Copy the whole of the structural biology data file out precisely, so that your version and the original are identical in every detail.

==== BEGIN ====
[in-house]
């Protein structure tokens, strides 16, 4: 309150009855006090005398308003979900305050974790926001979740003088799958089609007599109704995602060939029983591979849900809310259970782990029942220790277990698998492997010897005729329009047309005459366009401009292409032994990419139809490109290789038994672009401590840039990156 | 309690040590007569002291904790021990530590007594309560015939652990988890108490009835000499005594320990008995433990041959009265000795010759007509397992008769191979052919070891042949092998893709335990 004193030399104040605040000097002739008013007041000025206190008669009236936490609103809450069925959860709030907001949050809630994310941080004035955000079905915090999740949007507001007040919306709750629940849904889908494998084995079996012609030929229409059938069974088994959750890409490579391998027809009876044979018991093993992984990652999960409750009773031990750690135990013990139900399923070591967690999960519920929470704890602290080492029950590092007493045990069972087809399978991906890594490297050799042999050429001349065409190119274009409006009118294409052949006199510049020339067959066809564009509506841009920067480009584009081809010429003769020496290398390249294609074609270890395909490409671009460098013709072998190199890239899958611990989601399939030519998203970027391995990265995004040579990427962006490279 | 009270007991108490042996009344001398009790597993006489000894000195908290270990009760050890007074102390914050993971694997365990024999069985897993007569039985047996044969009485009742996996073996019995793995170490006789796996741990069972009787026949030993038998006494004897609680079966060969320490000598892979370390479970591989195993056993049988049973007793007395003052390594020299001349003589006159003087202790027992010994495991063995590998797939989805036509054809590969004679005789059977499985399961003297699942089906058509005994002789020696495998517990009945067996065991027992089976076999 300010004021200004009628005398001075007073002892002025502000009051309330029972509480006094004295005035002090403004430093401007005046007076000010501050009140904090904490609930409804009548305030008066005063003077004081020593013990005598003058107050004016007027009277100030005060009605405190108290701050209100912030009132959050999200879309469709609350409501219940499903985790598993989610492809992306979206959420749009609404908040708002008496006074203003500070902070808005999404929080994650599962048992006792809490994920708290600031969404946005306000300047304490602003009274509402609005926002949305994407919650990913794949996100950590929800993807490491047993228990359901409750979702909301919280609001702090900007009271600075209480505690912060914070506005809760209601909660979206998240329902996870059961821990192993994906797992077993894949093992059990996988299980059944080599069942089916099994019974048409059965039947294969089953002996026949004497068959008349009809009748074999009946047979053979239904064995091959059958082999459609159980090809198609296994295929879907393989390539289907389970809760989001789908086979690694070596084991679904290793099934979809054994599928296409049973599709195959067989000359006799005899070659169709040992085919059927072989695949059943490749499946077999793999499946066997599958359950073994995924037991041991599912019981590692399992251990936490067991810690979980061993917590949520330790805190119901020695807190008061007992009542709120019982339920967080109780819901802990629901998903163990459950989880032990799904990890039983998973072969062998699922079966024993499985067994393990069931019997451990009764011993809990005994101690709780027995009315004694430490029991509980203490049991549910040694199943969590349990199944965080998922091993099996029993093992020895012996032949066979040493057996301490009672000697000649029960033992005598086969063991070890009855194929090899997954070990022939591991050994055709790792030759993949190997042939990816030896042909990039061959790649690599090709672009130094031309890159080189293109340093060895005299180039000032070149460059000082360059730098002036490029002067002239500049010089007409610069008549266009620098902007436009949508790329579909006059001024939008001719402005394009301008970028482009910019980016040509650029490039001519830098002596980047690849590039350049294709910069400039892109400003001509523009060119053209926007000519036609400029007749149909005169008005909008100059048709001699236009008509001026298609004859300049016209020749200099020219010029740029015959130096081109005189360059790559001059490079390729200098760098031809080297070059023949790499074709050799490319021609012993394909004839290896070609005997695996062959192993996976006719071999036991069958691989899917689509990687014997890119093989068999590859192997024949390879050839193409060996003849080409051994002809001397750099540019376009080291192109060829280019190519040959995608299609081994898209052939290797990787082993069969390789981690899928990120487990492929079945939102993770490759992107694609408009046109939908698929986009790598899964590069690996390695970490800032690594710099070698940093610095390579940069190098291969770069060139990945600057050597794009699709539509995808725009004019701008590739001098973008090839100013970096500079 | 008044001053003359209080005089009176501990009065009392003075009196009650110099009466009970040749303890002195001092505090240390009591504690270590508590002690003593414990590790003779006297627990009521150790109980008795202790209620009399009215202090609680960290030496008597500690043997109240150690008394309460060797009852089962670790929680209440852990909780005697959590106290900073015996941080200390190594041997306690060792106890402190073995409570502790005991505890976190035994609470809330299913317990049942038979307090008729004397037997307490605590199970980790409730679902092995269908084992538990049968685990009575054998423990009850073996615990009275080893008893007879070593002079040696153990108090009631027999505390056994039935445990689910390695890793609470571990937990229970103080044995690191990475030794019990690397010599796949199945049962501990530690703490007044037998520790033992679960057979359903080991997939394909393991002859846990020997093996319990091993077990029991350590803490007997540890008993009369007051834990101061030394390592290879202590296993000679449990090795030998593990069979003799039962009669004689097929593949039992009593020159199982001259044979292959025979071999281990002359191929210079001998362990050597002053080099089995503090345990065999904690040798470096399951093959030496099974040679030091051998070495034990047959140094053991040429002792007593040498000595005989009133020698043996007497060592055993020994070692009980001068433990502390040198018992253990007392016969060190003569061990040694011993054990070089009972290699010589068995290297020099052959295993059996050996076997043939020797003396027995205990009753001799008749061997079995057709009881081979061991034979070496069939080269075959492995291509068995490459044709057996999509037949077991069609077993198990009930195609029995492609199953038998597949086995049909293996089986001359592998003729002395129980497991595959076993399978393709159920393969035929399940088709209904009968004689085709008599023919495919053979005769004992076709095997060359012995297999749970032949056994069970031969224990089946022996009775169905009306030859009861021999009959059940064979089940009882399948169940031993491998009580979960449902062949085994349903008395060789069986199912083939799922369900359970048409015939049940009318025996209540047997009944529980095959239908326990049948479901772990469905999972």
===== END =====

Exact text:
[in-house]
């Protein structure tokens, strides 16, 4: 309150009855006090005398308003979900305050974790926001979740003088799958089609007599109704995602060939029983591979849900809310259970782990029942220790277990698998492997010897005729329009047309005459366009401009292409032994990419139809490109290789038994672009401590840039990156 | 309690040590007569002291904790021990530590007594309560015939652990988890108490009835000499005594320990008995433990041959009265000795010759007509397992008769191979052919070891042949092998893709335990 004193030399104040605040000097002739008013007041000025206190008669009236936490609103809450069925959860709030907001949050809630994310941080004035955000079905915090999740949007507001007040919306709750629940849904889908494998084995079996012609030929229409059938069974088994959750890409490579391998027809009876044979018991093993992984990652999960409750009773031990750690135990013990139900399923070591967690999960519920929470704890602290080492029950590092007493045990069972087809399978991906890594490297050799042999050429001349065409190119274009409006009118294409052949006199510049020339067959066809564009509506841009920067480009584009081809010429003769020496290398390249294609074609270890395909490409671009460098013709072998190199890239899958611990989601399939030519998203970027391995990265995004040579990427962006490279 | 009270007991108490042996009344001398009790597993006489000894000195908290270990009760050890007074102390914050993971694997365990024999069985897993007569039985047996044969009485009742996996073996019995793995170490006789796996741990069972009787026949030993038998006494004897609680079966060969320490000598892979370390479970591989195993056993049988049973007793007395003052390594020299001349003589006159003087202790027992010994495991063995590998797939989805036509054809590969004679005789059977499985399961003297699942089906058509005994002789020696495998517990009945067996065991027992089976076999 300010004021200004009628005398001075007073002892002025502000009051309330029972509480006094004295005035002090403004430093401007005046007076000010501050009140904090904490609930409804009548305030008066005063003077004081020593013990005598003058107050004016007027009277100030005060009605405190108290701050209100912030009132959050999200879309469709609350409501219940499903985790598993989610492809992306979206959420749009609404908040708002008496006074203003500070902070808005999404929080994650599962048992006792809490994920708290600031969404946005306000300047304490602003009274509402609005926002949305994407919650990913794949996100950590929800993807490491047993228990359901409750979702909301919280609001702090900007009271600075209480505690912060914070506005809760209601909660979206998240329902996870059961821990192993994906797992077993894949093992059990996988299980059944080599069942089916099994019974048409059965039947294969089953002996026949004497068959008349009809009748074999009946047979053979239904064995091959059958082999459609159980090809198609296994295929879907393989390539289907389970809760989001789908086979690694070596084991679904290793099934979809054994599928296409049973599709195959067989000359006799005899070659169709040992085919059927072989695949059943490749499946077999793999499946066997599958359950073994995924037991041991599912019981590692399992251990936490067991810690979980061993917590949520330790805190119901020695807190008061007992009542709120019982339920967080109780819901802990629901998903163990459950989880032990799904990890039983998973072969062998699922079966024993499985067994393990069931019997451990009764011993809990005994101690709780027995009315004694430490029991509980203490049991549910040694199943969590349990199944965080998922091993099996029993093992020895012996032949066979040493057996301490009672000697000649029960033992005598086969063991070890009855194929090899997954070990022939591991050994055709790792030759993949190997042939990816030896042909990039061959790649690599090709672009130094031309890159080189293109340093060895005299180039000032070149460059000082360059730098002036490029002067002239500049010089007409610069008549266009620098902007436009949508790329579909006059001024939008001719402005394009301008970028482009910019980016040509650029490039001519830098002596980047690849590039350049294709910069400039892109400003001509523009060119053209926007000519036609400029007749149909005169008005909008100059048709001699236009008509001026298609004859300049016209020749200099020219010029740029015959130096081109005189360059790559001059490079390729200098760098031809080297070059023949790499074709050799490319021609012993394909004839290896070609005997695996062959192993996976006719071999036991069958691989899917689509990687014997890119093989068999590859192997024949390879050839193409060996003849080409051994002809001397750099540019376009080291192109060829280019190519040959995608299609081994898209052939290797990787082993069969390789981690899928990120487990492929079945939102993770490759992107694609408009046109939908698929986009790598899964590069690996390695970490800032690594710099070698940093610095390579940069190098291969770069060139990945600057050597794009699709539509995808725009004019701008590739001098973008090839100013970096500079 | 008044001053003359209080005089009176501990009065009392003075009196009650110099009466009970040749303890002195001092505090240390009591504690270590508590002690003593414990590790003779006297627990009521150790109980008795202790209620009399009215202090609680960290030496008597500690043997109240150690008394309460060797009852089962670790929680209440852990909780005697959590106290900073015996941080200390190594041997306690060792106890402190073995409570502790005991505890976190035994609470809330299913317990049942038979307090008729004397037997307490605590199970980790409730679902092995269908084992538990049968685990009575054998423990009850073996615990009275080893008893007879070593002079040696153990108090009631027999505390056994039935445990689910390695890793609470571990937990229970103080044995690191990475030794019990690397010599796949199945049962501990530690703490007044037998520790033992679960057979359903080991997939394909393991002859846990020997093996319990091993077990029991350590803490007997540890008993009369007051834990101061030394390592290879202590296993000679449990090795030998593990069979003799039962009669004689097929593949039992009593020159199982001259044979292959025979071999281990002359191929210079001998362990050597002053080099089995503090345990065999904690040798470096399951093959030496099974040679030091051998070495034990047959140094053991040429002792007593040498000595005989009133020698043996007497060592055993020994070692009980001068433990502390040198018992253990007392016969060190003569061990040694011993054990070089009972290699010589068995290297020099052959295993059996050996076997043939020797003396027995205990009753001799008749061997079995057709009881081979061991034979070496069939080269075959492995291509068995490459044709057996999509037949077991069609077993198990009930195609029995492609199953038998597949086995049909293996089986001359592998003729002395129980497991595959076993399978393709159920393969035929399940088709209904009968004689085709008599023919495919053979005769004992076709095997060359012995297999749970032949056994069970031969224990089946022996009775169905009306030859009861021999009959059940064979089940009882399948169940031993491998009580979960449902062949085994349903008395060789069986199912083939799922369900359970048409015939049940009318025996209540047997009944529980095959239908326990049948479901772990469905999972």